It's getting much colder here in Virginia, which means we've cleaned up much of our late summer plantings and put the containers in storage for safe keeping over the winter. It also means we have more time to look after our more hardy, cool weather perennial plantings that will hang on with us through the winter months. This week we began prepping our thyme plantings for healthy autumn maintenance.
You might remember back in September we planted a thyme cutting we'd successfully rooted in a small planter in hopes it would take off and grow into a new perennial:
As you can see, the cutting really took to the planter over the last several weeks, continuing to grow and thrive:
We'd previously just had one main thyme plant we'd planted around the same time we transplanted rosemary and sage from from our old house back in the spring of 2012. While it's continued to hang in there over the last year, it's getting a little thinned out and looking a little lonely in its planter:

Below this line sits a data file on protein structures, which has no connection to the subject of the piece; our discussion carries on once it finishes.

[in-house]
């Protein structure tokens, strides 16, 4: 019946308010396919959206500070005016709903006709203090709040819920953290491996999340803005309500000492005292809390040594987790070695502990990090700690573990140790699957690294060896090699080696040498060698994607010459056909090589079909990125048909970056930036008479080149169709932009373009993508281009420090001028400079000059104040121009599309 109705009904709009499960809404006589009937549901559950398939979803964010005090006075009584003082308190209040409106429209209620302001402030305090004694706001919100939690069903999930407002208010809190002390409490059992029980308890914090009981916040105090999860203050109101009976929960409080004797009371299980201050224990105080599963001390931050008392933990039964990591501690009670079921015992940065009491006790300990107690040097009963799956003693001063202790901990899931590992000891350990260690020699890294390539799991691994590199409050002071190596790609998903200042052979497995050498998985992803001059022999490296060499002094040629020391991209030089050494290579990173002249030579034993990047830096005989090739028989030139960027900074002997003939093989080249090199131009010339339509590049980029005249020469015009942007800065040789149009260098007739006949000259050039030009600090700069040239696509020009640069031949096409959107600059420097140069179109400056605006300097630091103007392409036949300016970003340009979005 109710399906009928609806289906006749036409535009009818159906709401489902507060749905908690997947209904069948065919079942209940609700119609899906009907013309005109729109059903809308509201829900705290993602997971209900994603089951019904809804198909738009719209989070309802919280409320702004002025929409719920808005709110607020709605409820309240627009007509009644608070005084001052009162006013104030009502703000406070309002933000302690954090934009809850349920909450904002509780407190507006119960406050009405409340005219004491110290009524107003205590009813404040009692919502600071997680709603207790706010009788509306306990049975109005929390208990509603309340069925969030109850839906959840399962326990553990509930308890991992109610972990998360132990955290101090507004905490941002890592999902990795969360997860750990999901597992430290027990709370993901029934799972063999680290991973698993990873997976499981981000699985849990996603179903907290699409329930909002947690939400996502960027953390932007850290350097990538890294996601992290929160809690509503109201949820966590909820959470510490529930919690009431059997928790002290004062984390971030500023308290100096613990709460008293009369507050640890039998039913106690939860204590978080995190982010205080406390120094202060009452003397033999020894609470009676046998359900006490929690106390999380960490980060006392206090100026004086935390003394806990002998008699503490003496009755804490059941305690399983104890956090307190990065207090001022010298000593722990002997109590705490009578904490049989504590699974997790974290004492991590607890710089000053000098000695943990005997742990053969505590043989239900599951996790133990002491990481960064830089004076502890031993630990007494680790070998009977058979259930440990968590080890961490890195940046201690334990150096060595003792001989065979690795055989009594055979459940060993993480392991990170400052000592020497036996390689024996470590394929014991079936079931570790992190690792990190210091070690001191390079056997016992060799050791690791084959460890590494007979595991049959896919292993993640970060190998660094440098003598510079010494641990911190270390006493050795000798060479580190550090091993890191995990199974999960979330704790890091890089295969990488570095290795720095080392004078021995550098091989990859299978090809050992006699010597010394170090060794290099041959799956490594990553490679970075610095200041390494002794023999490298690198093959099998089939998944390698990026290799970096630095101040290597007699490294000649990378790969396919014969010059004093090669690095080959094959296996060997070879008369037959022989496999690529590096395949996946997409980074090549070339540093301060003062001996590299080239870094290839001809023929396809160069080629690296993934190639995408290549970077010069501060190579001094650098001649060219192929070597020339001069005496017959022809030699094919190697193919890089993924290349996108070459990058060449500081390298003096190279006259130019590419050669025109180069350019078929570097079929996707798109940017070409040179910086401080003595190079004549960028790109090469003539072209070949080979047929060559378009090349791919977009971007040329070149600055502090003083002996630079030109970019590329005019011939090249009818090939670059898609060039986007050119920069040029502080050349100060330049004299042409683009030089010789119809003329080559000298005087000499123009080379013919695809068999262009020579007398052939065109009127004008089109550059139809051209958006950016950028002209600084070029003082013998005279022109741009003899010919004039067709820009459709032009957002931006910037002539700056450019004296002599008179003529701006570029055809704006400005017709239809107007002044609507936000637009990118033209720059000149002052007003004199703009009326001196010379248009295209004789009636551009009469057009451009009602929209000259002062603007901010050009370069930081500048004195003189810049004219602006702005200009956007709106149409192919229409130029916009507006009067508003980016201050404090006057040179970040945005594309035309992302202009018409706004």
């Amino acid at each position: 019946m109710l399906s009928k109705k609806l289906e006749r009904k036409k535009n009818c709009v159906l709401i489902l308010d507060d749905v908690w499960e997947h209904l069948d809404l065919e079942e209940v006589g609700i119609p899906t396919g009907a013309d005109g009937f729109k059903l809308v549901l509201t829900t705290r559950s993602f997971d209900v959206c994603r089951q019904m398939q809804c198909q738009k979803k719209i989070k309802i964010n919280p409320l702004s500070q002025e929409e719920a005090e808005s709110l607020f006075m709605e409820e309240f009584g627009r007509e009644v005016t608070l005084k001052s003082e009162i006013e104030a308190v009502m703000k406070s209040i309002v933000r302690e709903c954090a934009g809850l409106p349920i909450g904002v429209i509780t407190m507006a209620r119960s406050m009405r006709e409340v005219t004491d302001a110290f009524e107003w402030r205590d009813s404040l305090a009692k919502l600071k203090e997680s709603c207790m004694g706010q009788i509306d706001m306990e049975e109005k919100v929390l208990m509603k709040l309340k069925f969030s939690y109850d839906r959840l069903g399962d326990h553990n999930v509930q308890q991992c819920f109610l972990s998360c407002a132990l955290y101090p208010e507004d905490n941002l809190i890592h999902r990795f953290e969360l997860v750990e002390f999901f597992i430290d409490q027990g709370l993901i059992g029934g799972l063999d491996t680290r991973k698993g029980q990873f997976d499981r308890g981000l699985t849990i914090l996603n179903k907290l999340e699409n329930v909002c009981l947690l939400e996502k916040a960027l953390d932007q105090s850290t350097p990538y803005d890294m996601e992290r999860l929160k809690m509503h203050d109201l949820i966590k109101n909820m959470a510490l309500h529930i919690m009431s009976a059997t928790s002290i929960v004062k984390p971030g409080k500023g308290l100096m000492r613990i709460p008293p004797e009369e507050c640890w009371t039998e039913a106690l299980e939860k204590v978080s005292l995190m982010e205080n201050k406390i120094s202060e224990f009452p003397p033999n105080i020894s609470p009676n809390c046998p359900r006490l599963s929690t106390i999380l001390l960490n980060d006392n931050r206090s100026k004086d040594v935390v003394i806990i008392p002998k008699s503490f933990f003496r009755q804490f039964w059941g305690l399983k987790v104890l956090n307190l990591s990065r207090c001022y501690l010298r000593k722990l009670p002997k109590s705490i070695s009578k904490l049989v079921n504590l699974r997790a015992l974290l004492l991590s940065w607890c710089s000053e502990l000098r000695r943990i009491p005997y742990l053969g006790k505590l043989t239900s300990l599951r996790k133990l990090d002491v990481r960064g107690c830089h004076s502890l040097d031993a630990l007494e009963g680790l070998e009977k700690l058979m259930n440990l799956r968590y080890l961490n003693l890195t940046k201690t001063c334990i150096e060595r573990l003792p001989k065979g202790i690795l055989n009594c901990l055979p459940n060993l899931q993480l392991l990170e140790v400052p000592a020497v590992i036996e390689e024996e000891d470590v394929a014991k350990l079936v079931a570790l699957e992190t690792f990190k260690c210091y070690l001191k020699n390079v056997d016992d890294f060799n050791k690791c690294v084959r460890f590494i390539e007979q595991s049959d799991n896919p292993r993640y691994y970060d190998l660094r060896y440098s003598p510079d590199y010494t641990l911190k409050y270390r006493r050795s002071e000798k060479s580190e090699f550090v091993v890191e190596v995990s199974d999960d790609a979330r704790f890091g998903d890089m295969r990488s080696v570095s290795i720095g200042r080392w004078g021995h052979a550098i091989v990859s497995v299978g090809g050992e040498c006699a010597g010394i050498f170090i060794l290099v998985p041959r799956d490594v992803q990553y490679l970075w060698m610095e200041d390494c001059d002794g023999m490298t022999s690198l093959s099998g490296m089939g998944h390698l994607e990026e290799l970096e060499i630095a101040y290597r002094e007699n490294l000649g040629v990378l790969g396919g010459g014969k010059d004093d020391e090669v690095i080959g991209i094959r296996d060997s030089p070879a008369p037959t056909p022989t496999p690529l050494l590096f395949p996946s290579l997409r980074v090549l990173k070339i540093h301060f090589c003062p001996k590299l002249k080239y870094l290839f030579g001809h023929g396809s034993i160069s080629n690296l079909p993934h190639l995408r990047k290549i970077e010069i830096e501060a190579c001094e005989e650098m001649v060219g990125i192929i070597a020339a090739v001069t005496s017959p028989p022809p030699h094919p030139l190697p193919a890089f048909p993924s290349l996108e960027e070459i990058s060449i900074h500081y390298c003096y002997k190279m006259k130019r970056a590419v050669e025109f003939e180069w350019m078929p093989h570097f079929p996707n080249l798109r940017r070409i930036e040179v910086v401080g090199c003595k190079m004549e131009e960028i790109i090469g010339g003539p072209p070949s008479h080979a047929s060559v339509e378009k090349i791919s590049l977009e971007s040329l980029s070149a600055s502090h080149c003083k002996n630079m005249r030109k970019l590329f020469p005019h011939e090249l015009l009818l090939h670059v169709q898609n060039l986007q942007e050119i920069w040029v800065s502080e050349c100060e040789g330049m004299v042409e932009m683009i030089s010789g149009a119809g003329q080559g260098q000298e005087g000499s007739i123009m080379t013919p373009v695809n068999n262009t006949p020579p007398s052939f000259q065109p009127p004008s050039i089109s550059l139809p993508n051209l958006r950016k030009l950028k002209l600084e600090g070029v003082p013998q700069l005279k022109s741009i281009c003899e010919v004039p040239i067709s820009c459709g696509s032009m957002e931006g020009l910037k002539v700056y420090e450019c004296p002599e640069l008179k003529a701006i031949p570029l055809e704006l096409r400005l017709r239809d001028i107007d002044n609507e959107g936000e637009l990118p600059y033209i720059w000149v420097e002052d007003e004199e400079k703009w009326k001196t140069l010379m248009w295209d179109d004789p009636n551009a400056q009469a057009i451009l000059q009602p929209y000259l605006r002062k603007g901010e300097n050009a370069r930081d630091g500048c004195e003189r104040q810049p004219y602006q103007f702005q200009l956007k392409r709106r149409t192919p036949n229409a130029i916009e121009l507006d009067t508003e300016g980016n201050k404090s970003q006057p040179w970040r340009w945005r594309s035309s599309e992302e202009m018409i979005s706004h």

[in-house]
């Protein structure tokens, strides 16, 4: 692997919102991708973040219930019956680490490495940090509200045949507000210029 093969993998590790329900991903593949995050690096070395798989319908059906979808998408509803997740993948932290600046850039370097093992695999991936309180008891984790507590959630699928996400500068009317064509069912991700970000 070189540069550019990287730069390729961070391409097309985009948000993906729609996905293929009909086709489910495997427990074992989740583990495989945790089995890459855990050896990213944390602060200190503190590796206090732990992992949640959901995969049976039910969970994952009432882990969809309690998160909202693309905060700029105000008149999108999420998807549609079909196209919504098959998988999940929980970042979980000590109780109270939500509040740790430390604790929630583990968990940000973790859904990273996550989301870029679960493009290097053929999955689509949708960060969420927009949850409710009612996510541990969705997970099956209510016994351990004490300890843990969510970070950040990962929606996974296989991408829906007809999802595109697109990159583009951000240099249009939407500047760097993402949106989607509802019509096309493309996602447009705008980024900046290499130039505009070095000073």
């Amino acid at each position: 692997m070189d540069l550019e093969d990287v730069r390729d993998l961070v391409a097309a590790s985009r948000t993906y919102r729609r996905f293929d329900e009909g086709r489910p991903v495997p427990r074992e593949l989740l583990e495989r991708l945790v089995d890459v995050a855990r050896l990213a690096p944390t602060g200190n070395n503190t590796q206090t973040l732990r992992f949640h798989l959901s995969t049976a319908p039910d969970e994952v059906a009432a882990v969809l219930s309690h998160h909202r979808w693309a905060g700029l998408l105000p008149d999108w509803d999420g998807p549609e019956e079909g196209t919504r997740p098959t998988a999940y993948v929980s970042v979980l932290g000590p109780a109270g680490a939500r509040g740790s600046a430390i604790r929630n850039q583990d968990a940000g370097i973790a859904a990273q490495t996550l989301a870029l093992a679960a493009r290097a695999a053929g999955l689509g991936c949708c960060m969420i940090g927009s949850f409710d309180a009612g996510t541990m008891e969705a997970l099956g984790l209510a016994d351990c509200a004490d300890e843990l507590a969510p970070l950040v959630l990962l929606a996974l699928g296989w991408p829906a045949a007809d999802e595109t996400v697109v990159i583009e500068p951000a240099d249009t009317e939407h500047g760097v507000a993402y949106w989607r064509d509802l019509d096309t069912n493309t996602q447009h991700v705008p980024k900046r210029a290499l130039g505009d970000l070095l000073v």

We love to cook with fresh herbs and cutting sprigs of thyme is one of our favorites over the autumn and winter, so this little plant just wasn't going to cut it as the main supply over another winter.
Transplanting was a matter of gently removing the younger thyme from its starter container and nestling it deep into the soil of the larger bucket far enough away from the other plant to allow for new root growth:
We were excited to see just how long the roots had grown over the last several weeks on the younger cutting before replanting it. Here's how we shaped up:
We gave the plants a healthy watering and pruned down all the dried up sprigs on the older plant to encourage healthier growth. It's now hanging out with our rosemary and sage (if we only had parsley we could sing Simon and Garfunkel) as an outdoor centerpiece, soaking up the sun:
We're looking forward to seeing how our thyme fairs over the next several weeks and are mostly looking forward to having twice the supply to snip from when cooking those warm savory meals.
Have you been prepping your garden for the cooler weather or have had success with regrowing new plants from cuttings? Maybe you have a favorite hardy herb you work into your cooking over the cooler months? We'd love to know in the comments section below.